The 2020 SaaS Startup <$100 Essential Toolkit

Michael Knighten
July 29, 2020

I’ve recently co-founded a startup, and after working so long in more mature enterprises with diverse toolchains, it was actually massively educational to return to first steps and figure out what our critical needs were, balanced with essentially zero budget. As we’ve grown and raised money, we’ve graduated in some areas to other tools, but I wanted to share what we felt were the absolute can’t-live-without-tools for a team building SaaS software. I don’t have any vested interest in any of these apps, they’re just the ones we settled on as we spun up, they worked perfectly, integrated where we needed, and were either free or very cheap.

  1. Google Apps. We knew going in we’d want to centralize authentication around Google SSO, and didn’t want to have to go back later and move everything over after setting up simple sign-in. A bonus for us has been how strong Google now plays with Microsoft docs - when we receive Keypoint presos, Excel sheets, Word docs like MSAs etc., we’re able to do everything in Google and send it back, and not a one of us have a MS license. And an added unexpected bonus has been that Google Meet (or whatever its called this week) has worked surprisingly well for our internal meetings and standups etc. And at $6 per user pm, it fit our budget.
  2. Slack. No-brainer. Used free for months, and only started paying once we wanted to bring in external users etc., and even then it’s insanely cheap for the value we derive.
  3. AWS. We’re building on AWS, and never really considered using anything else. There are a number of ways to get your hands on AWS credits too, some banks (eg SVB) offer startup credits, as well as some credit cards etc. - we found that by leveraging our networks and partners we were able to get most of our AWS usage free for the first year, which is massive when there’s no revenue.
  4. Jira. We’re all Atlassian old-timers, so didn’t really consider anything else, and it being free to start again matches our budget. We have looked at a few other issue trackers eg Clubhouse since starting up to figure out integrations, and tbh just aren’t seeing that anything yet comes close to the power of Jira’s workflows, issue states, etc.
  5. GitHub/Bitbucket. Not much to say here, you gotta put your code somewhere and we’re using both for various projects. And they’re only getting more free by the day.
  6. Quickbooks. I tried out a few different tools for managing accounting and HR etc., but found that Quickbooks has everything you need to start out, and I’m amazed that every time I want to go do something new the functionality is there. We started out only paying $28 for QBO which is nuts given we were able to tie together all our bank/card accounts, do budgeting, pay bills, run payroll (once we started paying people), etc. and are only up to $70 now with the additional modules we’ve added. Such a great value.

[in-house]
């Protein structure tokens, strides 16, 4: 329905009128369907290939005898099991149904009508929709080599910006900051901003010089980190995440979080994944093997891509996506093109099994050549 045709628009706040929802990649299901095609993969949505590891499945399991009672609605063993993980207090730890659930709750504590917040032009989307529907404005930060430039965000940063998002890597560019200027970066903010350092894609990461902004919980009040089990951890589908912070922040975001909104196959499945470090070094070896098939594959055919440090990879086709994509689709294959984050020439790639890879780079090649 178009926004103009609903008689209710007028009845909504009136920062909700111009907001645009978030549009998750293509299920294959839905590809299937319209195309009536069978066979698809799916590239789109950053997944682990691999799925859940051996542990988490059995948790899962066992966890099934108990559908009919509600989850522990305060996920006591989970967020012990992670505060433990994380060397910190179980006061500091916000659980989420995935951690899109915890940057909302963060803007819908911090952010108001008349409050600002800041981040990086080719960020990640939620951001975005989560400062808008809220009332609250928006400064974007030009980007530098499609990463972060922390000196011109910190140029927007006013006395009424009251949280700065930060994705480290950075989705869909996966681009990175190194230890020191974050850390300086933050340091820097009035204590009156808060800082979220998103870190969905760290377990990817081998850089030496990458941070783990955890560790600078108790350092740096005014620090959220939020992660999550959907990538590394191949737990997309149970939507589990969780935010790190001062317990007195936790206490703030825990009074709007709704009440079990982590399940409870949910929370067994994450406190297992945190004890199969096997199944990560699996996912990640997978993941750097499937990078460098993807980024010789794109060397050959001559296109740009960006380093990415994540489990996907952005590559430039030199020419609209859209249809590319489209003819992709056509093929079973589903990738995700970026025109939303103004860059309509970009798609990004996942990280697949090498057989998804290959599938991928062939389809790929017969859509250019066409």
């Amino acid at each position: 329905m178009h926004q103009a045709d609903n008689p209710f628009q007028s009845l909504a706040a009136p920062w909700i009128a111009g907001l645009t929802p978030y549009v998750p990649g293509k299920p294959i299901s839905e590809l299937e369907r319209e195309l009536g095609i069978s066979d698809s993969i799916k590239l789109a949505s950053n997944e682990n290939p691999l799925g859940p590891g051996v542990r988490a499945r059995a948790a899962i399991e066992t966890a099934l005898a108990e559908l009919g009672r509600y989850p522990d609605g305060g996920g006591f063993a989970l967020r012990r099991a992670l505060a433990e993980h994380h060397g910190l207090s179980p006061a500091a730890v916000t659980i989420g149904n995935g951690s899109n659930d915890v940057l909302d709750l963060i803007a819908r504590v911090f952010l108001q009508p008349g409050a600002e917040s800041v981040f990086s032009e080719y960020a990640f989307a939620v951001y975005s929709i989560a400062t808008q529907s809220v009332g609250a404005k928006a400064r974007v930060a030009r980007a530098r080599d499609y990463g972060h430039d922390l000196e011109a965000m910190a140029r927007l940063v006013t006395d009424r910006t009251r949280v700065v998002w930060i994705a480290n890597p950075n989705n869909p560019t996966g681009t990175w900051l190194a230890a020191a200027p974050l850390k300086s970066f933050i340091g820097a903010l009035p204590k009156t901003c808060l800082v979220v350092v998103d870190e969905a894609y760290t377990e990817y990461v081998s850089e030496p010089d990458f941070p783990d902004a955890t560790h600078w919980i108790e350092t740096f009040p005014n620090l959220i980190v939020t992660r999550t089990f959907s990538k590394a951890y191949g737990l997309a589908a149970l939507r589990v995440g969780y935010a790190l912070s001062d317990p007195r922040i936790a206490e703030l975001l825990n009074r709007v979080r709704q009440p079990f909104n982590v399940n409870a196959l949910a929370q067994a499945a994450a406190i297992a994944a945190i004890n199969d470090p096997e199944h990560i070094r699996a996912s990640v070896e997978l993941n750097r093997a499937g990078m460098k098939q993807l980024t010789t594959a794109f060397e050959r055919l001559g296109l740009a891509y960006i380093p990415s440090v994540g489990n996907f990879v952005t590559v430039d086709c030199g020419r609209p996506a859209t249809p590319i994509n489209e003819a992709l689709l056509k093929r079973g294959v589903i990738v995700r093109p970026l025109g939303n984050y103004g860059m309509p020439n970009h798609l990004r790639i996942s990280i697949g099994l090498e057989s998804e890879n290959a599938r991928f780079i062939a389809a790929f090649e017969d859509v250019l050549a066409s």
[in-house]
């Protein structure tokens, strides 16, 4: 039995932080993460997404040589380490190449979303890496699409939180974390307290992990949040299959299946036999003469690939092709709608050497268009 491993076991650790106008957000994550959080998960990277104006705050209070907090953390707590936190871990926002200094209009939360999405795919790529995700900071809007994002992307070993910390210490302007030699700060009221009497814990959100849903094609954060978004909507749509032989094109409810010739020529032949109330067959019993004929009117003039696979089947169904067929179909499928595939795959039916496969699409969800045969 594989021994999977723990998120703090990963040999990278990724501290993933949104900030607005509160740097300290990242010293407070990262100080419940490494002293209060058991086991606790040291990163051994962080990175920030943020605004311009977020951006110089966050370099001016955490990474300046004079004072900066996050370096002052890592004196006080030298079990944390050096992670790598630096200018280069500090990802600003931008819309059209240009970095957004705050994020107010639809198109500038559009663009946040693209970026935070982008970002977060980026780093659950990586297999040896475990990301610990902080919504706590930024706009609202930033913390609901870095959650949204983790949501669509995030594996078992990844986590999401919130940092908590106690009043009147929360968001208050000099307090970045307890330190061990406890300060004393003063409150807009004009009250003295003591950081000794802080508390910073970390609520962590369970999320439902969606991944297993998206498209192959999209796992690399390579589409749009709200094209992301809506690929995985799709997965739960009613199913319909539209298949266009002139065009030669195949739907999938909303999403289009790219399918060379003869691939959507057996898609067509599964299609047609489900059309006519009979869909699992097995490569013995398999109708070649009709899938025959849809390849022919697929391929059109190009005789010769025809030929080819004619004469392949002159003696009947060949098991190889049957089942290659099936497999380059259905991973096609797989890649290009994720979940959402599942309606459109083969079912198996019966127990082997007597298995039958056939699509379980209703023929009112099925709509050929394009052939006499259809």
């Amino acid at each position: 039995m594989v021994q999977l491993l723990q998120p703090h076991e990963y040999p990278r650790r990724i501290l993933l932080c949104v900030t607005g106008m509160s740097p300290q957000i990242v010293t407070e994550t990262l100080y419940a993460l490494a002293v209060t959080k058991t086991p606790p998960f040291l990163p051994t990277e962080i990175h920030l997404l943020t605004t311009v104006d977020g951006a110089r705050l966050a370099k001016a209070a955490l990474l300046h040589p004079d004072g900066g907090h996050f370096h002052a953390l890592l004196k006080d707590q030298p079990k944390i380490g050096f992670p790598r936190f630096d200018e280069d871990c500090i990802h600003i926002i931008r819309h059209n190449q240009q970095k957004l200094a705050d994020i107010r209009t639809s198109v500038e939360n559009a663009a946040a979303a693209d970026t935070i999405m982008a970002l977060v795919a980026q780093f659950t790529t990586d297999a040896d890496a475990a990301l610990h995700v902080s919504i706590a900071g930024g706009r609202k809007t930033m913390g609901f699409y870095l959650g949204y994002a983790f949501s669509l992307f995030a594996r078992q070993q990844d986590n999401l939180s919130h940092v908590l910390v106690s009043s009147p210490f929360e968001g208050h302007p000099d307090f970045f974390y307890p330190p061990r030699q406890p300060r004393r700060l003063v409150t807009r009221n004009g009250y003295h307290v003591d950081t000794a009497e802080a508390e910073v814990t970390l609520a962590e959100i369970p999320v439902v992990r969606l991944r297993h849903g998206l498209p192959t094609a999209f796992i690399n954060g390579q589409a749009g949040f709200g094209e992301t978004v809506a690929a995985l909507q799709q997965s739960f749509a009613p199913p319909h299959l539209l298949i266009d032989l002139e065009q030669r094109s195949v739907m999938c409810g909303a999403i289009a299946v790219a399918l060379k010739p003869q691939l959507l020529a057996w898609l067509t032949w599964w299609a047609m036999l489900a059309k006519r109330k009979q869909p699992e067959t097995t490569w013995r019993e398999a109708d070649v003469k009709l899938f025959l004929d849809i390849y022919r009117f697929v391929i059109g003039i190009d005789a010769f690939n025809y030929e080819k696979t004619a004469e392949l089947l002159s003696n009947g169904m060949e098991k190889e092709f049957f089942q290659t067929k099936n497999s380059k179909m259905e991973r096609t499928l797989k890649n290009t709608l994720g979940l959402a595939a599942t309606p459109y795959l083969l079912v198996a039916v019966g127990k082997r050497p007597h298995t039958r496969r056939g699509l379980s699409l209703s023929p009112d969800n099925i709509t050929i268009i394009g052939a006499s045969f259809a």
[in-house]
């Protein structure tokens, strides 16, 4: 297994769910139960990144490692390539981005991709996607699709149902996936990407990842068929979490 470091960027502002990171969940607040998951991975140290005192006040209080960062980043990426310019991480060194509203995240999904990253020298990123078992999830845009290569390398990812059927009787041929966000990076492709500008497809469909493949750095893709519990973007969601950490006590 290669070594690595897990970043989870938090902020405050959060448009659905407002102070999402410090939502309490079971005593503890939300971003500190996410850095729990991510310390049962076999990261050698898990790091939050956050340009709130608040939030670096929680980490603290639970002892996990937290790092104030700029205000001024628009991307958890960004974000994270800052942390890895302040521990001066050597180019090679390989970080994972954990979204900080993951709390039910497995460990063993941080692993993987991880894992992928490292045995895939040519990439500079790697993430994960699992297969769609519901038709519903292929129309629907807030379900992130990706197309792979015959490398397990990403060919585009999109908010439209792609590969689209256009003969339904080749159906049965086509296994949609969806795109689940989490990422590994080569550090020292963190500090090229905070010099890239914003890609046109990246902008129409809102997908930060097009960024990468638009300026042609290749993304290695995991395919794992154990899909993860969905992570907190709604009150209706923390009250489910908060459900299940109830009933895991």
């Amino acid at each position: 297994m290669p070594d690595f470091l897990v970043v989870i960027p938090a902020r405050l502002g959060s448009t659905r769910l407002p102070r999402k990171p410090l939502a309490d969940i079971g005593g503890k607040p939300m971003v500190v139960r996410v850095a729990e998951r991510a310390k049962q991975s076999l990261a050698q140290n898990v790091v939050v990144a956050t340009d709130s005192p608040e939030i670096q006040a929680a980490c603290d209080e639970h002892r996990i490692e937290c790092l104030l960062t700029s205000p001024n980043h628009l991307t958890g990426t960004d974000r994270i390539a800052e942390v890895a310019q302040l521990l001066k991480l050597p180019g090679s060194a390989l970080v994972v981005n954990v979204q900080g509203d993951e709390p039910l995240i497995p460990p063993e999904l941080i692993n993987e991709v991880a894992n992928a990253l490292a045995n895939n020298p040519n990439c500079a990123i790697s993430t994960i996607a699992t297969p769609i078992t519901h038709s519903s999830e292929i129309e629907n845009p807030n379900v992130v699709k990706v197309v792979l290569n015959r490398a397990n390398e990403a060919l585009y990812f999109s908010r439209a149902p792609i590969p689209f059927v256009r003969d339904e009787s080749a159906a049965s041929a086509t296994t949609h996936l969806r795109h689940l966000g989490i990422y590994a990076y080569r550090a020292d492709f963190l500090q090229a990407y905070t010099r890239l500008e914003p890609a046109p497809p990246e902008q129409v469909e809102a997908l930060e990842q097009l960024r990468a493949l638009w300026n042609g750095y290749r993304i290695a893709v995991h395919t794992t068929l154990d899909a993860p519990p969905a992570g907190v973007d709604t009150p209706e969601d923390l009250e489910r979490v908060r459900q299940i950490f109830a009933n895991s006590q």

7. Stripe. We need to be able to bill customers, and can’t even begin to think about PCI compliance right now. Stripe integration with our app was brain-dead simple, and the cost is peanuts compared to the value we get, especially given they only get paid when we do.
  8. Reclaim. We didn’t know we needed Reclaim until we did. Startup life began as a welcome return to meeting-free days with time to work and GSD… for like two weeks. Reclaim works perfectly and noise-lessly to manage our calendars, and is free.
  9. Miro. From day one, our team was remote, with team members ranging from San Francisco to Boulder to Slovenia. I was initially suspicious of a whiteboarding app that might whistle me back to the kind of horrid multi-day “planning offsite” navel-gazing exercises that I’ve come to dread, but we’ve found Miro to be awesome for working thru ideas with remote team members. And again, free. Amazing.

That’s it, that’s what you need to start. Everything a SaaS startup needs to get up and running, for under $100 a month.


As we’ve grown, there are other apps we’ve added or replaced. We needed a CI tool so we went with CircleCI. We eventually outgrew QBO for payroll once we added health insurance benefits and international payments so went to Rippling for that portion, still keeping QBO for everything else. We added Carta for managing equity, Datadog and Sentry for deployment metrics, LaunchDarkly for feature flags, SalesForce and Outreach for CRM and email campaigns, Figma for design iteration, etc., but even still our total spend across all tools is less than $500 a month. It’s a great age to build a company with the wealth of inexpensive, amazing tools on the market.